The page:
Many patients with BDD are able to hide their diagnosis from plastic surgeons by down-playing the crisis within and may appear just another vain patient which all Plastic Surgeons are used to seeing.    In my experience, many of these people actually have small, but visible problems that may be described as much worse than the actual problem.  These patients usually have consulted with other Plastic Surgeons and have learned not to be too dramatic regarding the perceived defect so as to get the surgery desired.  It is only after surgery that the full extent of the problem is revealed.  Basically, these patients, if operated on, cannot be satisfied with the result even if photographic documentation shows improvement.  One way to identify these people pre-operatively is that they frequently do not see the problem in photographs, but will readily show you in the mirror or on their face.  Since these people generally spend at least an hour per day studying their visage, they can in detail describe the nature of the problem even though it may be “within normal limits.”

Many of these people describe in detail and quite convincingly how their defect has kept them from employment and socialization.  They reveal chronic low self-esteem and exhibit paranoid ideation thinking that everyone notices the problem and is secretly mocking.  They frequently will have a litany of “friends” that reinforce the severity of the problem.  If left untreated, the symptoms persist or even worsen over time.  The diagnosis is usually obvious, but can be documented with any of a number of BDD questionnaires available on-line.  Even with the chronic and unremitting nature of the disorder, it is treatable with cognitive behavior therapy and medications such as Prozac®.  It is uniformly true that Plastic Surgery to address the perceived deformity is never a good idea and in many cases can cause harm to the patient (psychologically).

The most common complaints have to do with the nose, face, and skin issues.  It is well known that the nose and facial features are psychologically charged ones even for those without BDD.  A poor self-image leads to a chronic loss of self-esteem and destroys any quality of life for those sufferers.  Referring these individuals for psychiatric evaluation is necessary, but seldom happens unless there is family support for the intervention.  I have also noticed a higher than usual incidence of anorexia and/or bulimia in these patients.

Realistically, as a plastic surgeon one should never be caught off guard by the BDD patient as these people have a very difficult time hiding their diagnosis even if they know they will be turned down for surgery.

Joggers and Runners: Beware

In our current healthy and image conscious environment many people choose to maintain fitness by running, jogging, or high impact aerobics.  While these exercises are great for cardiovascular fitness they are extremely bad for facial aging.  First and foremost facial aging is primarily a result of loss of skin elastic tissue due to sun damage, environmental factors and smoking.  Pounding the pavement has an adverse effect on facial aging in the face of poor skin elasticity.  Compression garments can be worn to hold firm abdominal, thigh, and buttock tissues as protection against the effects of running on these tissues.  No such garment can protect the face from the deleterious effects of extreme exercise.  Runners are usually thinner than others of the same age.  It is a well-known fact that while healthy, thin faces age quicker than faces with some fat content.  The opposite is true for necks – little fat in the neck is good whereas a fat neck is difficult to contour.  Many people who exercise heavily do not maintain adequate hydration.  Drinking large amounts of water help keeps skin hydrated and less likely to manifest dryness, fine wrinkles, and laxity of aging.  There are plenty of aerobic exercises and machines that provide a serious workout without the up and down pounding that can exacerbate the facial aging process.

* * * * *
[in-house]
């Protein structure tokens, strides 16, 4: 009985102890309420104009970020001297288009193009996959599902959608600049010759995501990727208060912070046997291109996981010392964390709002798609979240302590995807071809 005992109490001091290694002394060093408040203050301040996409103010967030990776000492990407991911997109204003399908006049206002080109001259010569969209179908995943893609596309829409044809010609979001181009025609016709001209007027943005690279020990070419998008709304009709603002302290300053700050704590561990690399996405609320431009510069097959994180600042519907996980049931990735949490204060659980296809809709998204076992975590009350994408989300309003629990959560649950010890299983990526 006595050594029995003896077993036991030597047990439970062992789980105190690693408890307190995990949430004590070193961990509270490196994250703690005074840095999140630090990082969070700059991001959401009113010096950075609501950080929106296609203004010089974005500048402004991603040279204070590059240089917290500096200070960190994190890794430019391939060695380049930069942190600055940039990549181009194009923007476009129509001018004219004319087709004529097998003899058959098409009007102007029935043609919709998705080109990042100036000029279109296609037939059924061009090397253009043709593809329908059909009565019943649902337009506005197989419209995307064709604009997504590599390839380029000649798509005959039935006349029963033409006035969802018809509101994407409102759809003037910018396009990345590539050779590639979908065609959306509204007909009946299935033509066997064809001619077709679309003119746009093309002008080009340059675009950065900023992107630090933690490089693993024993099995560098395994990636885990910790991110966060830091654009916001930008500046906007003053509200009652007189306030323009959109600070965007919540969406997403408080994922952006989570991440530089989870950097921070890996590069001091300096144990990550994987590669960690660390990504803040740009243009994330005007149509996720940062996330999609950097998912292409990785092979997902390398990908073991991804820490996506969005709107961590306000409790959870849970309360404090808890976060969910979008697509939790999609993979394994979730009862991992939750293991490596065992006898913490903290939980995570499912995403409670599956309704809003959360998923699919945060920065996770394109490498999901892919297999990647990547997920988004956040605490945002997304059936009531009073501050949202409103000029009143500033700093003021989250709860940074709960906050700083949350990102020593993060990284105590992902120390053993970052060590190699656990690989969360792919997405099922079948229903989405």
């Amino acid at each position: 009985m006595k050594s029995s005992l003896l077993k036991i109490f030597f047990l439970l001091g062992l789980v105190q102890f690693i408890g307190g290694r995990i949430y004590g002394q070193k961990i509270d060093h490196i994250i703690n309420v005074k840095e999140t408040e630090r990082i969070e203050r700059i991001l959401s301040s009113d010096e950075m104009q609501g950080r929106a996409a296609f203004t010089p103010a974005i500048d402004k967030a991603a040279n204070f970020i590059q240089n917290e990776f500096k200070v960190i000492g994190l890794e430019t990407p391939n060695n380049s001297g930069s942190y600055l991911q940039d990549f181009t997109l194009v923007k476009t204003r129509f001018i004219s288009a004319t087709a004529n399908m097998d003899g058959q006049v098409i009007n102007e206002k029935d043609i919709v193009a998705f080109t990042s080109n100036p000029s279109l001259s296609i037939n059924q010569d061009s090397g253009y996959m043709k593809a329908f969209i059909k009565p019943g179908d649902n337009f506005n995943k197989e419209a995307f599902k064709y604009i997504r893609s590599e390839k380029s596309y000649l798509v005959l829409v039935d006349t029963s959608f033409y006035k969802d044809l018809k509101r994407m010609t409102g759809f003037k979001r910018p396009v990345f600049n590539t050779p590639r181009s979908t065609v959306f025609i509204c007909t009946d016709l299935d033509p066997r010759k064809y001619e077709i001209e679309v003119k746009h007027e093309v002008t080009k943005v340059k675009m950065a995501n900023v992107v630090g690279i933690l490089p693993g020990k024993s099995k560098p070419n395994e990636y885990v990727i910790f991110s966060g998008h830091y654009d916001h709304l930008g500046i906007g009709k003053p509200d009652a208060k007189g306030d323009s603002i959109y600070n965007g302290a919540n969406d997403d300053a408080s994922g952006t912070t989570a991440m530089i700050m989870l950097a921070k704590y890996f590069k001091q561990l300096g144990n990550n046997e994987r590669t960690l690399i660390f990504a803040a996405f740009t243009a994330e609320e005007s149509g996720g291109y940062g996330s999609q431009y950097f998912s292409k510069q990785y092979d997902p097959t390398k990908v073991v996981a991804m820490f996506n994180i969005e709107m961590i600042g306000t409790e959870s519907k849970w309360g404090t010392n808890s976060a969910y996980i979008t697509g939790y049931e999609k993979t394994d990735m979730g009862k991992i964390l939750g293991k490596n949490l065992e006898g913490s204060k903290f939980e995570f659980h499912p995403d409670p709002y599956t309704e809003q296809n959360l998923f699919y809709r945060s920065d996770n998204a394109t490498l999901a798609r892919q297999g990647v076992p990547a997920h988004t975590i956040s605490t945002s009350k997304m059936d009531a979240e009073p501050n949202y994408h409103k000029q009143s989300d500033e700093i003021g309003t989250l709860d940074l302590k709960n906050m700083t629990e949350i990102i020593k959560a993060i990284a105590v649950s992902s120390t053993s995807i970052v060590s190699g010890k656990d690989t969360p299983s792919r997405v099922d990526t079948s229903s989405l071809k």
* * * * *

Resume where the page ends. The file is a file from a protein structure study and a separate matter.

Rhinoplasty – Minimal Surgery with Major Results

There is a certain subset of patients who, by genetics or trauma, will require a true septo-rhinoplasty to correct breathing problems and to straighten an injured nasal pyramid.  There is a much larger group of patients who have relatively minor cosmetic nasal problems, usually confined to the tip or the bridge of the nose.  It is a well-known that the tip of the nose tends to lose its support as we age causing the nose to tilt over the upper lip and gives the impression of a longer nose.  Minor nasal tip cartilage problems can create the impression of a “boxy” tip or even a “pointy” nose.  Minor bridge problems can be addressed with small operations.

The use of filler in the nose has only recently become popular.  There are a few situations where fillers may improve the nose without surgery.  Small discrepancies of the nasal bones usually due to trauma and certain small tip and bridge asymmetries may be improved with the judicious use of fillers.  To this point in time the “perfect filler” is still your own fat.  Harvested and processed fat is long-lasting and usually does not require secondary procedures.

The nasal refining procedures do not require general anesthesia and are not covered by insurance.  These procedures are for refining the nose and as such do not change to overall ethnicity of your nose.  Think of your same nose yet more refined, elegant, and at a greatly reduced price.  For some people a major nasal reconstruction may be necessary due to trauma, for those who want a completely new nose, or those with significant nasal breathing problems.

 

Dr. Paul Howard

View rhinoplasty before and after photos on Dr. Paul Howard web site.

Luscious Lips